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Scientists’ responsibility for global futures

COVID-19 has been a stress test for our globalized society. The results, thus far, have not been encouraging. While responses and outcomes have varied across regions and countries, the pandemic has also revealed severe weaknesses in coordination at all scales, from local and regional to national and global. In a new perspective piece for AAAS's Science and Diplomacy, KLI scientific director Guido Caniglia and coauthors call for a new convention for science diplomacy.

The urgent task is to (re)build a framework for coordination and to regain the trust needed for it to work effectively. Science is an essential part of this system, not only because of what it does, but also how it does it. Despite all its inadequacies, such as the biases and structural inequalities which pervade academia, science operates as a globally coordinated, adaptive, and collaborative system of knowledge exchange and generation. All of this makes science and science diplomacy a central pillar and excellent example of the required coordination structure for global futures.

Our view of the role of science and science diplomacy is rooted in our understanding of the evolution of complex systems. These systems, including social systems, are the product of co-evolutionary dynamics that include both adaptive processes and larger transformations or evolutionary transitions. An understanding of such processes is essential for designing adequate regulatory and governance structures that can contribute to rebuilding trust and create more collaborative processes across differences and inequalities within and between our societies.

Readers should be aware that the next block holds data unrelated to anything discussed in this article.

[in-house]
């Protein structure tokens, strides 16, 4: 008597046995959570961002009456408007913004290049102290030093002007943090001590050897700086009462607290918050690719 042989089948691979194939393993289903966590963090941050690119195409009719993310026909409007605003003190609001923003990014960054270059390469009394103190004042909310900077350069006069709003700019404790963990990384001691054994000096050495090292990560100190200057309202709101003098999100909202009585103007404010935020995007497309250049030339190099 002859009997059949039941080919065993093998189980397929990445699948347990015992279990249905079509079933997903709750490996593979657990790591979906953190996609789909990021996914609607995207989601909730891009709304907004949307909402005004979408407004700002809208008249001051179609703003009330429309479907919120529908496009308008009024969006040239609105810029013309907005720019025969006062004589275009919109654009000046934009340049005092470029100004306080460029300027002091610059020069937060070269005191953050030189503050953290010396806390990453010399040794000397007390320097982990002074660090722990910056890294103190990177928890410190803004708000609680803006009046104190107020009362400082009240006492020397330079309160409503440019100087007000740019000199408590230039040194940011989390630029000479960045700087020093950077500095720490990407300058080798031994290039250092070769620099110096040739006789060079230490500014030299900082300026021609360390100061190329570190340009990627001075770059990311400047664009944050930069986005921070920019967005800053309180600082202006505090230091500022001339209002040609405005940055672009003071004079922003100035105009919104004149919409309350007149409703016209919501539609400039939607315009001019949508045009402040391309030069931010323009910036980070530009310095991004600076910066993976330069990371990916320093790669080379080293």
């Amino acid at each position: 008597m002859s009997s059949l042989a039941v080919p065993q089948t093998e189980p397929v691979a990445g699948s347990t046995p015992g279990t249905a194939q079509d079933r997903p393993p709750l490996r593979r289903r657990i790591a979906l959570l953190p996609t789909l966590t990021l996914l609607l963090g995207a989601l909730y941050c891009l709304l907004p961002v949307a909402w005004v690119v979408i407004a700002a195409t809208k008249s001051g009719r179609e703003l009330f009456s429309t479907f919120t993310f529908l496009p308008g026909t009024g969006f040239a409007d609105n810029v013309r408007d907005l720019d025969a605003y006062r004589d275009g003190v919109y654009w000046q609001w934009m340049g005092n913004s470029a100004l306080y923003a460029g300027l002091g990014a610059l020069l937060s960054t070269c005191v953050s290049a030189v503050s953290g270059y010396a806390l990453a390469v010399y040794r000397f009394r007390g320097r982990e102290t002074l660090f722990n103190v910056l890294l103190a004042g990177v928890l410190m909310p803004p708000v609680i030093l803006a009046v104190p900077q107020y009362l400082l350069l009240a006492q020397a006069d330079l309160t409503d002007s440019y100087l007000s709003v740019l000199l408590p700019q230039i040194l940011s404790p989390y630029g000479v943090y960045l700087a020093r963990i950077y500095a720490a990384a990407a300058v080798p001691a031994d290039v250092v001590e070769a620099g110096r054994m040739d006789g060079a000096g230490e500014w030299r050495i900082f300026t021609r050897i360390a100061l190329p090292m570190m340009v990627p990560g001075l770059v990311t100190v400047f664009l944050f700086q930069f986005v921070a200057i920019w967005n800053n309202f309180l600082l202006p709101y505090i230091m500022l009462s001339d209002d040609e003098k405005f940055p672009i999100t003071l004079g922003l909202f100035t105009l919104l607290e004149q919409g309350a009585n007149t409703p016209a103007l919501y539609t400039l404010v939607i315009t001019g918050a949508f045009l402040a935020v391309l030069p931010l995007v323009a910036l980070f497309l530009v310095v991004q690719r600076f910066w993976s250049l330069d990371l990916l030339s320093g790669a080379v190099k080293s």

Co-evolutionary dynamics have built existing structures over long time spans. Our task is more urgent. We call for a new convention for science diplomacy that will support the development of a distributed regulatory regime starting from a new understanding of the role of scientists in society and from new approaches to train the next generation of scientist diplomats to fulfill this role more effectively. Future science diplomats will have to:

  • go beyond disciplinary research that separates and causes misunderstanding among different knowledge fields,
  • be able to cope with complex real-world problems with incomplete knowledge
  • work with the aforementioned system structures locally and globally, and
  • integrate knowledge from various scientific disciplines and societal sectors in order to act as honest brokers in decision-making processes.

The COVID-19 crisis has highlighted the importance of scientific expertise and the challenges scientists face in contributing to complex decisions. For science to contribute to these challenges, scientific institutions will have to rethink their mode of operation and accept diplomacy as an essential aspect of their societal role.

It will be especially important to increase awareness of existing inequalities and empower underrepresented groups in academia, such as people of color or ethnic and gender minorities, to raise their voices and lead the way. This will require changing the professional ethos and practices as well as educational strategies to include inter- and transdisciplinary approaches; a deeper awareness of equity, diversity, and justice issues; and a willingness to engage with the challenges of global futures.

Read the full text here. Authored by Guido Caniglia, Lukas Zenk, Eva Schernhammer, Martin Bertau, Gerald Steiner, Martin Kainz, Carlo Jaeger, Peter Schlosser, Manfred D. Laubichler 01/22/2021